Tuesday, December 16, 2014
It has been nearly a decade since I launched Hellicane as a crowdsourced, poetic response to the pain and suffering, the rebuilding and rebirth, connected to Hurricane Katrina. While new poems are not being added to the site, Hellicane lives on for future generations to learn from and experience.
The site -- with all the poems from scores of poets around the world that are part of it -- has been inducted into the Hurricane Digital Memory Bank, a unique project started in 2005 by George Mason University’s Roy Rosenzweig Center for History and New Media and the University of New Orleans, in partnership with the Smithsonian Institution's National Museum of American History and other partners. It uses electronic media to collect, preserve, and present the stories and digital record of Hurricanes Katrina and Rita.
I am so proud of all the poets who contributed to Hellicane to know that our creation has found a permanent home connected to such prestigious institutions.
I'm also proud to report that the poem that started it all -- my work, Is This My Country? -- has been published in a special illustrated format in the Louisiana Anthology/Anthologie Louisianaise at Louisiana Tech University, a Tier 1 national research university located in Ruston, north-central Louisiana.
Wednesday, February 24, 2010
The founder of Hellicane is now pursuing a PhD. in Public Policy and Sustainability at Walden University. This week in my class, "Elements of Sustainable and Livable Communities," I read a passage in a book called Growing Smarter, edited by Robert Bullard, about New Orleans in these years after Hurricane Katrina. It grabbed my attention in a big way. Here is the passage:
It would be good to hear from some residents of New Orleans and the Gulf Coast for their perspectives on the above issues.
Monday, February 08, 2010
Saturday, February 06, 2010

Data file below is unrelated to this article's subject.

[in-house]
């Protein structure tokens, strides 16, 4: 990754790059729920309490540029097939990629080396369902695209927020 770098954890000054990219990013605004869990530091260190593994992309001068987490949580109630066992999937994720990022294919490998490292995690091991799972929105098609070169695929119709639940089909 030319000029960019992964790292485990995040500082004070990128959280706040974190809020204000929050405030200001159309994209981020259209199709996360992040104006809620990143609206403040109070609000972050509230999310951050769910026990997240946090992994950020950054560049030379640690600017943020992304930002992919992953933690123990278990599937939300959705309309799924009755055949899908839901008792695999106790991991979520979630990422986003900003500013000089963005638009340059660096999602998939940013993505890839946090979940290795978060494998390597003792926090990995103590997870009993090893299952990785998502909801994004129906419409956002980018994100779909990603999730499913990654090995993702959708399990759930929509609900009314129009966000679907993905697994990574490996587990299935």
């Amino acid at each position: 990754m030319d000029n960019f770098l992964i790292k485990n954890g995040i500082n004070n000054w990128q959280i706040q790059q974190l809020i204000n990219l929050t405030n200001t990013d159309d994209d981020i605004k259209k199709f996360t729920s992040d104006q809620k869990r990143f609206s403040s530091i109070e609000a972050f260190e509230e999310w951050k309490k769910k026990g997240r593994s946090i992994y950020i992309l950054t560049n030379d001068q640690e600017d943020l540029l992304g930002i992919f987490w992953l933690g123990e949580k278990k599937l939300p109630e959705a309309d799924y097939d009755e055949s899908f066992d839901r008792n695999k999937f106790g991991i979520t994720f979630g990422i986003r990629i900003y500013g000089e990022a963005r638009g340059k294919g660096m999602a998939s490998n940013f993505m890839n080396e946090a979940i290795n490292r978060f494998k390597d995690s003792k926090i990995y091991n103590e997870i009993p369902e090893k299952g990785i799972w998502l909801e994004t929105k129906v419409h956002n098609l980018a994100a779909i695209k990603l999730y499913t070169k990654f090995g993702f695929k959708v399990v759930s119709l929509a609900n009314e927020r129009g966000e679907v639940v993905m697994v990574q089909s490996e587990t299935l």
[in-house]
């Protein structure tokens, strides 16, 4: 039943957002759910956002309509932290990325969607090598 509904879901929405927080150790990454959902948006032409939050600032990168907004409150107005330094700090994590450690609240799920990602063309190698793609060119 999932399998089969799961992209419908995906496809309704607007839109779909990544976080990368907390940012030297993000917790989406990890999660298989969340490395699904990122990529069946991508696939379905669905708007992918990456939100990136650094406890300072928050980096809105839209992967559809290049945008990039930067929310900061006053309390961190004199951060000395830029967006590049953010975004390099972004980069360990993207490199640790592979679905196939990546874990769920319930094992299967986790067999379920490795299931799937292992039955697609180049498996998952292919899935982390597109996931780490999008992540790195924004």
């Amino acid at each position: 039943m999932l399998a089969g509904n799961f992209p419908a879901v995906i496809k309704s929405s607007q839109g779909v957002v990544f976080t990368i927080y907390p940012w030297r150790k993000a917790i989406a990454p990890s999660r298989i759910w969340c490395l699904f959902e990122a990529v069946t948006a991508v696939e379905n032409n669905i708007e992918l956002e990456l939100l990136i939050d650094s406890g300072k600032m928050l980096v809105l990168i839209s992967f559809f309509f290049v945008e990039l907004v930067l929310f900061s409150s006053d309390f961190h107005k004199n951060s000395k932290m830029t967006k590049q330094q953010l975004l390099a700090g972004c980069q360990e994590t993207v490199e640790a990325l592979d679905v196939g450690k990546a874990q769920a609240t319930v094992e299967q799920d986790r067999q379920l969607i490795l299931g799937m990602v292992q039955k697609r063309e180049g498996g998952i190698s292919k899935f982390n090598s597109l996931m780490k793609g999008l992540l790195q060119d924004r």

by Nancy Hansen Merbitz
(sung to the tune of "The House of the Rising Sun")
There was a night in New Orleans
there came a rising flood,
with wind and rain, the levies busted
‘fore the night was done.
Those with cars, they got away;
them without were through.
Wait and see what happens – hey,
what else can you do?
The mothers called their children,
they called their babies home;
their fathers brought them to the attic -
then the waters rose.
Tearin through the rafters,
tryin to reach the sky.
Then they’re waiting on the rooftops,
hopin help comes by.
Many died, and many more
had nowhere to go.
Starvin in the Superdome –
what did “Brownie” know?
The Delta of New Orleans used to
shield her from the seas;
then the plunder drove it under
This beloved city,
full of life and joy
won’t be left to drown in pity,
filthy mud, and oil.
Now it’s four years later,
Still the work goes on,
Raising homes ‘n buildin schools –
Won’t stop until they’re done.
Raising homes ‘n buildin schools,
Won’t stop until we’re done -
And God, we know we’re One.
Note from the author: I wrote this while riding home recently on "The City of New Orleans" train to Chicago, after a visit to New Orleans ... I haven't written a poem in decades, and this was as if an inspiration had come over me. I think it was the spirit of the city. This month I'm going to perform it (vocals and piano, with friends on guitar and bass) in Pontiac (my town).
Saturday, September 05, 2009
In memory of the fourth anniversary of Hurricane Katrina, I offer this online radio interview I did (as my alter ego PodPoet) with BlogTalk Radio founder and CEO Alan Levy about Hellicane, the poetry project housed on this site which I launched during the Hurricane Katrina catastrophe in 2005. My interview was recorded and aired one year after Katrina struck, and you will hear me in the last 1/3 of the program. I talk about the background of the Hellicane project and recite several excellent poems from the collection.
(This picture is by Hurricane Katrina survivor Felicia Washington, from the Katrina's Angels Web site.)